Documents and Studies

Human safety and well-being are threatened by microbes causing numerous infectious diseases resulting in a large number of deaths every year. Despite substantial progress in antimicrobial drugs, many infectious diseases remain difficult to treat. Antimicrobial polymers offer a promising antimicrobial strategy for fighting pathogens and have received considerable attention in both academic and industrial research. This mini-review presents the advances made in antimicrobial polymers since 2013. Antimicrobial mechanisms exhibiting either passive or active action and polymer material types containing bound or leaching antimicrobials are introduced.

A Mini-Review Article originally published September 20, 2016 

Management of Suspected Spinal Injury Guideline

ANZCOR Guideline 9.1.6 January 2016 Page 1 of 6 ANZCOR Guideline 9.1.6

Article by Anthony Sannazzaroisco-founder of HIGHMARK highlighting challenges to the healthcare industry by rising patient infection rates, especially from “superbugs” such as methicillin-resistant Staphylococcus aureus (MRSA). These challenges are only going to increase as the new Medicare rules that went into effect in 2017 that will include MRSA in all reimbursement calculations – potentially costing hospitals hundreds of millions of dollars in lost Medicare reimbursements.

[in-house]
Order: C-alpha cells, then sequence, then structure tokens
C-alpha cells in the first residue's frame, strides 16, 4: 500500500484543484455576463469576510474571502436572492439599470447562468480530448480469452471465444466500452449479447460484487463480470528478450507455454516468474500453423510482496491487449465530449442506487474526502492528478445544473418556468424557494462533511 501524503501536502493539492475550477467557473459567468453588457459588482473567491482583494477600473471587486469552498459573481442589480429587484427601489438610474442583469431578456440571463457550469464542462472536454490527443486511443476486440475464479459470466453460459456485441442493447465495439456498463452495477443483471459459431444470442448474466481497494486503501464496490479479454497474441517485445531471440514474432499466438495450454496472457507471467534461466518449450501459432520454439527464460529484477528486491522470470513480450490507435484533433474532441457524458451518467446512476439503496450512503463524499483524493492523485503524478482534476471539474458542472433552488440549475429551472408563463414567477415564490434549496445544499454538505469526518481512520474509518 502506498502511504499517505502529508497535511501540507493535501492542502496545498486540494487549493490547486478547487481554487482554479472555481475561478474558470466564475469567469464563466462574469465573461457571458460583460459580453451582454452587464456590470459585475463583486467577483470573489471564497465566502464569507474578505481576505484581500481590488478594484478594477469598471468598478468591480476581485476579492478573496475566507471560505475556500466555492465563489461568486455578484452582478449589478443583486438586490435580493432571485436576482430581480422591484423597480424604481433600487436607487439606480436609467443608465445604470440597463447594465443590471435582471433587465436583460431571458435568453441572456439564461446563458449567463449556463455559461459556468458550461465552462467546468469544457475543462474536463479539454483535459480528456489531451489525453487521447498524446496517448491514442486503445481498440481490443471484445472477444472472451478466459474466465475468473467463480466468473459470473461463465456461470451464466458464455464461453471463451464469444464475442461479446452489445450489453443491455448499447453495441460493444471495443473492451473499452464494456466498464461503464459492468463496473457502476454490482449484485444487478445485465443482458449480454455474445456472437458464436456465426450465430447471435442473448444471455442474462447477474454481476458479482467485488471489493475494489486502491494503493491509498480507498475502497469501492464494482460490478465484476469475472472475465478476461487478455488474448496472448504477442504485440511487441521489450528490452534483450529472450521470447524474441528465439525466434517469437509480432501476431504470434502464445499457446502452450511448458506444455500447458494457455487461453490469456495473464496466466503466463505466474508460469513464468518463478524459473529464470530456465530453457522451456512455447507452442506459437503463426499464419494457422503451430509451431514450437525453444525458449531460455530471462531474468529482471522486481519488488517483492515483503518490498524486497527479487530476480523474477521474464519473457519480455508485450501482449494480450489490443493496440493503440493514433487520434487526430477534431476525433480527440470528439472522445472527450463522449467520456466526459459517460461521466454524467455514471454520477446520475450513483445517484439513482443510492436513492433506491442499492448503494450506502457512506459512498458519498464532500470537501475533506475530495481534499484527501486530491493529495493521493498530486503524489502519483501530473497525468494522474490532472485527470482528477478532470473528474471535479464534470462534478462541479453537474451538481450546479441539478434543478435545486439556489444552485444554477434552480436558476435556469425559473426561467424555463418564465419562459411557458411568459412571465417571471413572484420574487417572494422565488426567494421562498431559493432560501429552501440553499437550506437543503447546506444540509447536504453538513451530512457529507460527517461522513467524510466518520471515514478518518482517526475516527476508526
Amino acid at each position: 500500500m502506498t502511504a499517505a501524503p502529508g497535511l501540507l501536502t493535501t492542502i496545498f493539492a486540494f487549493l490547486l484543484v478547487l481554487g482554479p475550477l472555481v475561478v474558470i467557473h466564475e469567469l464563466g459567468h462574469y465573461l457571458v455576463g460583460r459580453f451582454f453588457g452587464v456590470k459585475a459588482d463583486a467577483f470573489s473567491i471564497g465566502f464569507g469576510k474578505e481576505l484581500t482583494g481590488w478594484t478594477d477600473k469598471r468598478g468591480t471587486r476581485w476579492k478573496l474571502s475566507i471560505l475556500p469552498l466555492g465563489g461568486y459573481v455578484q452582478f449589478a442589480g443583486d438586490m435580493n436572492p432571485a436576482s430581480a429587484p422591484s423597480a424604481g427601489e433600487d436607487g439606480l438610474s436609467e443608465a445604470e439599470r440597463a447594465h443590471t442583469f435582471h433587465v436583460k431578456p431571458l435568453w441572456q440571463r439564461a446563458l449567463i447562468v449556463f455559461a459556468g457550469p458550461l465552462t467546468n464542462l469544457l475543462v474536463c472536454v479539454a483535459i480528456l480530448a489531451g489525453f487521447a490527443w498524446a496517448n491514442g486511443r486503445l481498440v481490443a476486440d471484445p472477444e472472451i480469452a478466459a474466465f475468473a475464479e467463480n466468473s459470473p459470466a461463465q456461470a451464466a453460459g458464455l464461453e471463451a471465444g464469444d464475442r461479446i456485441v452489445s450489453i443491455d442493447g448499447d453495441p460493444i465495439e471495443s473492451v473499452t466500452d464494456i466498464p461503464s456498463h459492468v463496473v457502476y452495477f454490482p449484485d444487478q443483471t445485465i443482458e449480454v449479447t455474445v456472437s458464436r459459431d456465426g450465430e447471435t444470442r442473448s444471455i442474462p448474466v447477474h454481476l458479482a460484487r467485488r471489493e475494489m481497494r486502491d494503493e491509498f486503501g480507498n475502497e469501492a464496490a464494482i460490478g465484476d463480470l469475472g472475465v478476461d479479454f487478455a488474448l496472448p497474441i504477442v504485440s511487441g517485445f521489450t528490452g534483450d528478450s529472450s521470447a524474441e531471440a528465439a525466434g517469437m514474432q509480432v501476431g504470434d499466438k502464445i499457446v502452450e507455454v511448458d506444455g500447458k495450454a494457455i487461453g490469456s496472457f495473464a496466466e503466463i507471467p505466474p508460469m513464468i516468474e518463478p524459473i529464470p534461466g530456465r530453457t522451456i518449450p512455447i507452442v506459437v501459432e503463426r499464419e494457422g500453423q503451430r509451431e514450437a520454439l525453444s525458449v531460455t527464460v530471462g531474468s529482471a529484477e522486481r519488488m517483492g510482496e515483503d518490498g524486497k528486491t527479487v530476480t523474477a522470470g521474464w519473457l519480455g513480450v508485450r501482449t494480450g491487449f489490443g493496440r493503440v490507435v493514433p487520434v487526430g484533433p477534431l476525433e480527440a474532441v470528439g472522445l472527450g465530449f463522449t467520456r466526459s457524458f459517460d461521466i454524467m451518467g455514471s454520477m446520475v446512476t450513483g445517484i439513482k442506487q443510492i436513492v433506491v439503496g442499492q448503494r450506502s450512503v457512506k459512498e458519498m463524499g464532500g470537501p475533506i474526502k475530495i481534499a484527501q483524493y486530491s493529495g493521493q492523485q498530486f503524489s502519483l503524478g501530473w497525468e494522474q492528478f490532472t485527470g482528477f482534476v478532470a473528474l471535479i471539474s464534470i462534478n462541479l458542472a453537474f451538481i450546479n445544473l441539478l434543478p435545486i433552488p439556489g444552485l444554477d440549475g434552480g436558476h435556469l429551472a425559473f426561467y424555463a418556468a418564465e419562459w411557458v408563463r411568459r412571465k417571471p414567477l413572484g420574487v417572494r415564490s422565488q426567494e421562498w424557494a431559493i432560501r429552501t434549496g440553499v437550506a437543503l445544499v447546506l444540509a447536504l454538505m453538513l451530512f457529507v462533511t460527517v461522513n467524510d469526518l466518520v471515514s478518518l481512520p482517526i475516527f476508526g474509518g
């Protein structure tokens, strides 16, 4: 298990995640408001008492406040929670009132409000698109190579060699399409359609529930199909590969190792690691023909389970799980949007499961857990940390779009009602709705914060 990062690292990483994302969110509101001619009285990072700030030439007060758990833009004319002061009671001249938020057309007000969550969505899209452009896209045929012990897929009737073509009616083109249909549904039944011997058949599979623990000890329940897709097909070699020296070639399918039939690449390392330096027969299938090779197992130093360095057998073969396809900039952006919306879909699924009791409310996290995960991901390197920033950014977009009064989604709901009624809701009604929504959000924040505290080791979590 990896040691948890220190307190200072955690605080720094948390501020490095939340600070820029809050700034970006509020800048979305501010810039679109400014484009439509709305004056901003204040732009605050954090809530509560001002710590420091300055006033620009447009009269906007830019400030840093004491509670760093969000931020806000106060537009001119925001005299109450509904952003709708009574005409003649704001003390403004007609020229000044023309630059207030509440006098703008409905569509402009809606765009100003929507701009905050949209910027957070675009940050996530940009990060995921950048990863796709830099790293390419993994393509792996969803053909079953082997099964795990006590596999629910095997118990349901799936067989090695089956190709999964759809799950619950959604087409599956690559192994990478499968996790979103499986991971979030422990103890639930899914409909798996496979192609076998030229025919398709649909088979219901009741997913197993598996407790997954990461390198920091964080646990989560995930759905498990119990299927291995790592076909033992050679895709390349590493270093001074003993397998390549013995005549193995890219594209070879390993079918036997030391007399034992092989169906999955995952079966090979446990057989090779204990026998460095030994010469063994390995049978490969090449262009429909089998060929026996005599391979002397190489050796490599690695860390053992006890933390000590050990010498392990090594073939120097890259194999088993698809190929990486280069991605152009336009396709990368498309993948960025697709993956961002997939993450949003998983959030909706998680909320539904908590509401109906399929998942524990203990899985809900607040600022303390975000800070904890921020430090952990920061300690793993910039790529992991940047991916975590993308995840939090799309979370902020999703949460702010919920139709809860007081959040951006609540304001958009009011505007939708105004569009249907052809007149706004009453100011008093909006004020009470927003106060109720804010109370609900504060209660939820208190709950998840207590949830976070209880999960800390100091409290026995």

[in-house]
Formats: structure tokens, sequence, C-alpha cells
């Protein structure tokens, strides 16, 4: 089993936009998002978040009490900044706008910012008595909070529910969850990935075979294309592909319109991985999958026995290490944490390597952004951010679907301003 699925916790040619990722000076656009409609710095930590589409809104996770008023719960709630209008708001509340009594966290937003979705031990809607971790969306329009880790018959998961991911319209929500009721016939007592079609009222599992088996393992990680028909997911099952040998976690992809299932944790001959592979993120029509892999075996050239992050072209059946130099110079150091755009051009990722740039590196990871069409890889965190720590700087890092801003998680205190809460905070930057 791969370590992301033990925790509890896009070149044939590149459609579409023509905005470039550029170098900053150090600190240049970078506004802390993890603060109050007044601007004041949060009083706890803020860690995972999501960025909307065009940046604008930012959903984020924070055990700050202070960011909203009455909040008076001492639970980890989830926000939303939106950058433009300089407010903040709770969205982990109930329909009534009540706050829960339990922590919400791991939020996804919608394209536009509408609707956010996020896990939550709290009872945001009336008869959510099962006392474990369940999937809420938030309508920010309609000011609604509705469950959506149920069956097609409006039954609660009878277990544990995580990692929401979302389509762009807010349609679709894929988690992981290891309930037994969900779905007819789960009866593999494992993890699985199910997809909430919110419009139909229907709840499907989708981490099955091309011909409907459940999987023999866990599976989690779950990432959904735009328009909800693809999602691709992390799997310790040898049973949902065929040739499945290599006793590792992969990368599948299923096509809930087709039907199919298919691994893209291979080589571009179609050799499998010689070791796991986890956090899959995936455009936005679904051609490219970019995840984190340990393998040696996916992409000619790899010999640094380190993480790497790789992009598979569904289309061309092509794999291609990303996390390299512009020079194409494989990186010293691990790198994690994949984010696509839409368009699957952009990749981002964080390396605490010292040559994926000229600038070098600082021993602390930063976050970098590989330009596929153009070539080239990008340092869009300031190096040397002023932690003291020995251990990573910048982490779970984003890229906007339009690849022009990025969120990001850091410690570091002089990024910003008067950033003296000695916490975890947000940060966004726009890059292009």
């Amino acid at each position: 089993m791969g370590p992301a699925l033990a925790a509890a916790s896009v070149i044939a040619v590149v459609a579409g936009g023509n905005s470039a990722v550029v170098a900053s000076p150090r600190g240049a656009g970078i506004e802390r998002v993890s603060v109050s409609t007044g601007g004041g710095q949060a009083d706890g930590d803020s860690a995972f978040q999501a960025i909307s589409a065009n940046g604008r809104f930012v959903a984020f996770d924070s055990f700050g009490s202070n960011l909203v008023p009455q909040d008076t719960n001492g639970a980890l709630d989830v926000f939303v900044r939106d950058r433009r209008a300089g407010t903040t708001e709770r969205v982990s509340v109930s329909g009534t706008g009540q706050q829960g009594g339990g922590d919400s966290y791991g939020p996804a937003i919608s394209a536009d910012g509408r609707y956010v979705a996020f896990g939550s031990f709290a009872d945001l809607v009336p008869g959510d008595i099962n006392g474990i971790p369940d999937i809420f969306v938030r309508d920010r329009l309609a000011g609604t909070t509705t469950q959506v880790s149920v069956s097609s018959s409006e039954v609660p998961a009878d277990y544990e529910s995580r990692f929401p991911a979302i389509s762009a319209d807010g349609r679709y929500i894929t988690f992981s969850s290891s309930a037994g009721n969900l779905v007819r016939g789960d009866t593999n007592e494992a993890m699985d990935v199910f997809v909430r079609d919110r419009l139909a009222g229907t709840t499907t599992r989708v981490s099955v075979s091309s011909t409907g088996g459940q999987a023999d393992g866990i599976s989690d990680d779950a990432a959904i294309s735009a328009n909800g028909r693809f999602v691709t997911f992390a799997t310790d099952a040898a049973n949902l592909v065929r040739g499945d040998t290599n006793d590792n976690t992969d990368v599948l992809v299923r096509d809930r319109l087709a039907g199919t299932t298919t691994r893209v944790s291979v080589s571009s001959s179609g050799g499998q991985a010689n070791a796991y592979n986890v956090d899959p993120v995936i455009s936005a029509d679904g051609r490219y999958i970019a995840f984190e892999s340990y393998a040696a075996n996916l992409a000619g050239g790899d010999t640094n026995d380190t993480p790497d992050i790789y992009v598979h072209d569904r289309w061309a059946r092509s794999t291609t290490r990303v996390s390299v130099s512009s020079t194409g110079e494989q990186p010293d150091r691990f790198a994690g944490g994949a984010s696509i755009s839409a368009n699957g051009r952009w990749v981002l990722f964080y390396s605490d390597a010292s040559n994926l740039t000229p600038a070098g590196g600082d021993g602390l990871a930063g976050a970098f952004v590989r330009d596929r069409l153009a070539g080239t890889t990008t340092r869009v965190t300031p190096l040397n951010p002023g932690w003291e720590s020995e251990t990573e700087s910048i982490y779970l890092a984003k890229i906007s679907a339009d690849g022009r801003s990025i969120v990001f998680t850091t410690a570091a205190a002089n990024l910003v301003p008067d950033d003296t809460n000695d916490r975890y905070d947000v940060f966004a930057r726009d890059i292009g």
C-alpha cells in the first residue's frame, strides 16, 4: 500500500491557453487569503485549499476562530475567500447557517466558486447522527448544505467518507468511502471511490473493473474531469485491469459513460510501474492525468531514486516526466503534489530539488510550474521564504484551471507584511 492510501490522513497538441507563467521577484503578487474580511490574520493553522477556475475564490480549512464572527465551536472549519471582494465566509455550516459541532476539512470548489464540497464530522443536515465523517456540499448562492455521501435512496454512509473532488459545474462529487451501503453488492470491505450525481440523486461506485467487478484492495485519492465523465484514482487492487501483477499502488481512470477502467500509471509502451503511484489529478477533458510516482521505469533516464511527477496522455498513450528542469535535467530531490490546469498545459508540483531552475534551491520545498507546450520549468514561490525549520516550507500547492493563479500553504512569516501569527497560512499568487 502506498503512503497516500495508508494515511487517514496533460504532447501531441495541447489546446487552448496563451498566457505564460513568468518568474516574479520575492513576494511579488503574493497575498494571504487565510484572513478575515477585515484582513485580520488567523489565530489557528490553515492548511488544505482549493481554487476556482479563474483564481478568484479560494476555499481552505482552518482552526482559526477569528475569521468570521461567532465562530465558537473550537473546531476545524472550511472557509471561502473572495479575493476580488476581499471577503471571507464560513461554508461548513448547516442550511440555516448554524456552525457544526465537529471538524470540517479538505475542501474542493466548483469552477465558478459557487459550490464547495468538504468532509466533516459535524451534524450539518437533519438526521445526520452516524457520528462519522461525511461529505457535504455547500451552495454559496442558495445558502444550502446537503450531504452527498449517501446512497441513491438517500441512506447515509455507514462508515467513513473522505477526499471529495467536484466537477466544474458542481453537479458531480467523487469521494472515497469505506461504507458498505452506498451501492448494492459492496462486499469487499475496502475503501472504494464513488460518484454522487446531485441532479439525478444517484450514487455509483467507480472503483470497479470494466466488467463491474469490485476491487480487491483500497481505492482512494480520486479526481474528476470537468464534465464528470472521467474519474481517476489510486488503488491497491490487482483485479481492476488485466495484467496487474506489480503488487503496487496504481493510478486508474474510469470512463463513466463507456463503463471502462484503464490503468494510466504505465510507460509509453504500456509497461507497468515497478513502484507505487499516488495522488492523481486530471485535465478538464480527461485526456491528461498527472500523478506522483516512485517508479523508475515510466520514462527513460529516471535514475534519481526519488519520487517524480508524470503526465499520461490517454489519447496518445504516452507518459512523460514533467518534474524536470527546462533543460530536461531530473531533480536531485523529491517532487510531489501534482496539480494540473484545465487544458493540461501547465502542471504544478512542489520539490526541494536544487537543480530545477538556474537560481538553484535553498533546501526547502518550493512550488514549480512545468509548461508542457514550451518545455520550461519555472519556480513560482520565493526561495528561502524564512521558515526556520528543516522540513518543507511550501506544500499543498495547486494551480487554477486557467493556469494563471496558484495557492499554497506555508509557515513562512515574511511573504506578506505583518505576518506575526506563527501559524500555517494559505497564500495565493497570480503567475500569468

Emergency medical systems teams are constantly faced with challenges of preventing infection transmission. The emergence of antimicrobial-resistant microbes (e.g., healthcare-acquired and community-acquired methicillin-resistant Staphylococcus aureus[MRSA], vancomycin-resistant Enterococcus[VRE] and multidrug-resistant Gram-negative bacilli), along with growing concern regarding the spread of Clostridia difficile bacteria are problems facing all healthcare providers.

Microbial communities in our built environments have great influence on human health and disease. A variety of built environments have been characterized using a metagenomics-based approach, including some healthcare settings. However, there has been no study to date that has used this approach in pre-hospital settings, such as ambulances, an important first point-of-contact between patients and hospitals.

The emergence of community-associated methicillin-resistant Staphylococcus aureus (SA) and its role in skin and soft tissue infections (SSTIs) accentuated the role of SA-SSTIs in hospitalizations.